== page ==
a group of scientists recently published a paper on the importance of distinguishing—and treating differently—two of the most common greenhouse gases. Carbon dioxide is a long-lived emission and methane a short-lived one. The paper outlined a better way to think about how much, and how long, carbon dioxide and methane gases contribute to greenhouse gas emissions budgets.
FAO has set the record straight regarding not just the level of greenhouse gas that livestock emit (see yesterday’s posting on this blog) but also incorrect information about how much food (crops eatable by humans) livestock consume, the regular reporting of which is commonly used to bolster arguments for the world to go vegetarian.
As the scale and impacts of climate change become increasingly alarming, meat is a popular target for action. Advocates urge the public to eat less meat to save the environment. Some activists have called for taxing meat to reduce consumption of it. A key claim underlying these arguments holds that globally, meat production generates more greenhouse gases than the entire transportation sector. However, this claim is demonstrably wrong, as I will show. And its persistence has led to false assumptions about the linkage between meat and climate change.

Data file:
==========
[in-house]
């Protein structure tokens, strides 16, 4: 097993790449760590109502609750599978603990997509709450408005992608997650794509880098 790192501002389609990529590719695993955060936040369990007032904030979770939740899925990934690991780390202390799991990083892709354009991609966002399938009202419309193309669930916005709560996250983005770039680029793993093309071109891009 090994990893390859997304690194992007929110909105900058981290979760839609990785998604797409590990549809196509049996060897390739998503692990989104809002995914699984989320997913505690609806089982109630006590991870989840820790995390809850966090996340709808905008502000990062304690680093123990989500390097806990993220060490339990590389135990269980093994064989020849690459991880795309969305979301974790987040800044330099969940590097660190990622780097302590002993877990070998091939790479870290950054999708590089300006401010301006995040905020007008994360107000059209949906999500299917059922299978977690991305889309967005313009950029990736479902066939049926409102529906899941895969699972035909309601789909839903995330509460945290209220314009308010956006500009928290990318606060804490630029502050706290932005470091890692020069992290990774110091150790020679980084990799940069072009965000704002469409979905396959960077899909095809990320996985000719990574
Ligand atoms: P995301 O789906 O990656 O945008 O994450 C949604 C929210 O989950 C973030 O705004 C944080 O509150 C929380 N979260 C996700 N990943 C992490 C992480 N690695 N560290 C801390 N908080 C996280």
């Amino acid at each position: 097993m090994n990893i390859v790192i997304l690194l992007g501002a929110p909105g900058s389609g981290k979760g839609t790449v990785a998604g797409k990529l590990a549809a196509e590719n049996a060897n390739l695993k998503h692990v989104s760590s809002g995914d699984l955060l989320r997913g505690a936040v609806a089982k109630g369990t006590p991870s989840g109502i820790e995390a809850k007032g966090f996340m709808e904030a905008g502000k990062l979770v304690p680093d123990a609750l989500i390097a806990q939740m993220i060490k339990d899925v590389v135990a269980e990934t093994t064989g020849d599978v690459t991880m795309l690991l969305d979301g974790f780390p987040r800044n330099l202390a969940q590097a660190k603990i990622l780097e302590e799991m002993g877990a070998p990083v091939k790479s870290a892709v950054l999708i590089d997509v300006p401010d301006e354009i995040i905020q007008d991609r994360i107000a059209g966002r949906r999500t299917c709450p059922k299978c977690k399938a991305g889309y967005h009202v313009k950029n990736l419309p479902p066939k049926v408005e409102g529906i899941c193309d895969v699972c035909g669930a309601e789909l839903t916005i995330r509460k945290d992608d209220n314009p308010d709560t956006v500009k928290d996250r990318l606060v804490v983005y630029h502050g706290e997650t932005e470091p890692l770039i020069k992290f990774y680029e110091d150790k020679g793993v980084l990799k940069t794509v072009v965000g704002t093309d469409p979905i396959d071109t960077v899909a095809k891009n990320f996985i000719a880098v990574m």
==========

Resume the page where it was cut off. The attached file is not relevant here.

Livestock experts Anne Mottet and Henning Steinfeld, of the Food and Agriculture Organization of the United Nations (FAO), warn of the pitfalls of simplification when looking at greenhouse gas emissions from livestock. Greenhouse gas emissions from livestock and transport are often compared, but in a flawed way.
Calls for us all to switch entirely to plant-based foods ignore one of the most powerful tools we have to mitigate these ills: grazing and browsing animals.
What the evidence shows is that becoming vegetarian might help reduce your personal footprint—but it will be better to focus on a range of solutions if we want to have an impact on climate change.
Below are excerpts of a response to a new livestock report made by Ilse Köhler-Rollefson, a German veterinarian and researcher who is an expert on camels and camel herding societies.